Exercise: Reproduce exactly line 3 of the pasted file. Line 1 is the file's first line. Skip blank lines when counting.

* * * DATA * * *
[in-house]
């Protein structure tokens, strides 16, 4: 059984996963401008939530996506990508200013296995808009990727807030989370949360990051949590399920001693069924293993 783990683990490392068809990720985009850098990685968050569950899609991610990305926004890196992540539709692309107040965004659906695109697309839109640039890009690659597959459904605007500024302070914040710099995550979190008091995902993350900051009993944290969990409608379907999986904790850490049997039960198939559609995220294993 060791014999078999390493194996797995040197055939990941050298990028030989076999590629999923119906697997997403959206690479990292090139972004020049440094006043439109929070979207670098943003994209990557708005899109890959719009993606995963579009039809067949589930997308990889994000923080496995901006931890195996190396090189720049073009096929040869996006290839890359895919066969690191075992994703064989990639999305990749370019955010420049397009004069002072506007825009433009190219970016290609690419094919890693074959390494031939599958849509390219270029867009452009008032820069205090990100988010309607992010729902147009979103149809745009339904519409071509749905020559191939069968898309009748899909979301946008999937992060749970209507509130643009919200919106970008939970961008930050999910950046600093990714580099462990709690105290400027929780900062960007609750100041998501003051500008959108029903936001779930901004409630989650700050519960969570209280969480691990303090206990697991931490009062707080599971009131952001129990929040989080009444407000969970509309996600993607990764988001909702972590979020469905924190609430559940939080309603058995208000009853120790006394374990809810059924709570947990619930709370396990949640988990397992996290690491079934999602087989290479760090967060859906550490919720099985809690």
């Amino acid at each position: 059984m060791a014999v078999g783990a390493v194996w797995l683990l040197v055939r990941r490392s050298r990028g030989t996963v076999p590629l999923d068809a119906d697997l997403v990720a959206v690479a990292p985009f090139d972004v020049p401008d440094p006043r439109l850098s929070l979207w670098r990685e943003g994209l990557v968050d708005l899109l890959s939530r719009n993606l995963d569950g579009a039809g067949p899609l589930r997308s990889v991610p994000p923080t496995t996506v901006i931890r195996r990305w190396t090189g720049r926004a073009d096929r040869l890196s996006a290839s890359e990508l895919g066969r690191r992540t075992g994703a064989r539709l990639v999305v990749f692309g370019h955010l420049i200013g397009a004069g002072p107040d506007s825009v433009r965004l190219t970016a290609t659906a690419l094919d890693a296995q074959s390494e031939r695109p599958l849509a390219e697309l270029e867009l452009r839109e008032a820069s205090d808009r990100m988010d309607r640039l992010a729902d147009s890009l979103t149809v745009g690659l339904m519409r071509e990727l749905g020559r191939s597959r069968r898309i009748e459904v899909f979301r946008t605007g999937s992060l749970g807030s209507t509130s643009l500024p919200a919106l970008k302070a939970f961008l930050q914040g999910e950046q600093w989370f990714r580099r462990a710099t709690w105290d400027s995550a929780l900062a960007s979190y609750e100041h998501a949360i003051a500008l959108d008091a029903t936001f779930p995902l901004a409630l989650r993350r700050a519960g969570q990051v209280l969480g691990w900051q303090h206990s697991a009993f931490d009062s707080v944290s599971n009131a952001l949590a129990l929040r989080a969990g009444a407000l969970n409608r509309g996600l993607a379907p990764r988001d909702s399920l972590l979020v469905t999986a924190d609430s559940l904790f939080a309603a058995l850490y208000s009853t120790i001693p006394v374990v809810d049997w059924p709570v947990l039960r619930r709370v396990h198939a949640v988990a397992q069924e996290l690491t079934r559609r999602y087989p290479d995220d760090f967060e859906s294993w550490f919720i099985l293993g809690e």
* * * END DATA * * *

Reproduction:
């Amino acid at each position: 059984m060791a014999v078999g783990a390493v194996w797995l683990l040197v055939r990941r490392s050298r990028g030989t996963v076999p590629l999923d068809a119906d697997l997403v990720a959206v690479a990292p985009f090139d972004v020049p401008d440094p006043r439109l850098s929070l979207w670098r990685e943003g994209l990557v968050d708005l899109l890959s939530r719009n993606l995963d569950g579009a039809g067949p899609l589930r997308s990889v991610p994000p923080t496995t996506v901006i931890r195996r990305w190396t090189g720049r926004a073009d096929r040869l890196s996006a290839s890359e990508l895919g066969r690191r992540t075992g994703a064989r539709l990639v999305v990749f692309g370019h955010l420049i200013g397009a004069g002072p107040d506007s825009v433009r965004l190219t970016a290609t659906a690419l094919d890693a296995q074959s390494e031939r695109p599958l849509a390219e697309l270029e867009l452009r839109e008032a820069s205090d808009r990100m988010d309607r640039l992010a729902d147009s890009l979103t149809v745009g690659l339904m519409r071509e990727l749905g020559r191939s597959r069968r898309i009748e459904v899909f979301r946008t605007g999937s992060l749970g807030s209507t509130s643009l500024p919200a919106l970008k302070a939970f961008l930050q914040g999910e950046q600093w989370f990714r580099r462990a710099t709690w105290d400027s995550a929780l900062a960007s979190y609750e100041h998501a949360i003051a500008l959108d008091a029903t936001f779930p995902l901004a409630l989650r993350r700050a519960g969570q990051v209280l969480g691990w900051q303090h206990s697991a009993f931490d009062s707080v944290s599971n009131a952001l949590a129990l929040r989080a969990g009444a407000l969970n409608r509309g996600l993607a379907p990764r988001d909702s399920l972590l979020v469905t999986a924190d609430s559940l904790f939080a309603a058995l850490y208000s009853t120790i001693p006394v374990v809810d049997w059924p709570v947990l039960r619930r709370v396990h198939a949640v988990a397992q069924e996290l690491t079934r559609r999602y087989p290479d995220d760090f967060e859906s294993w550490f919720i099985l293993g809690e």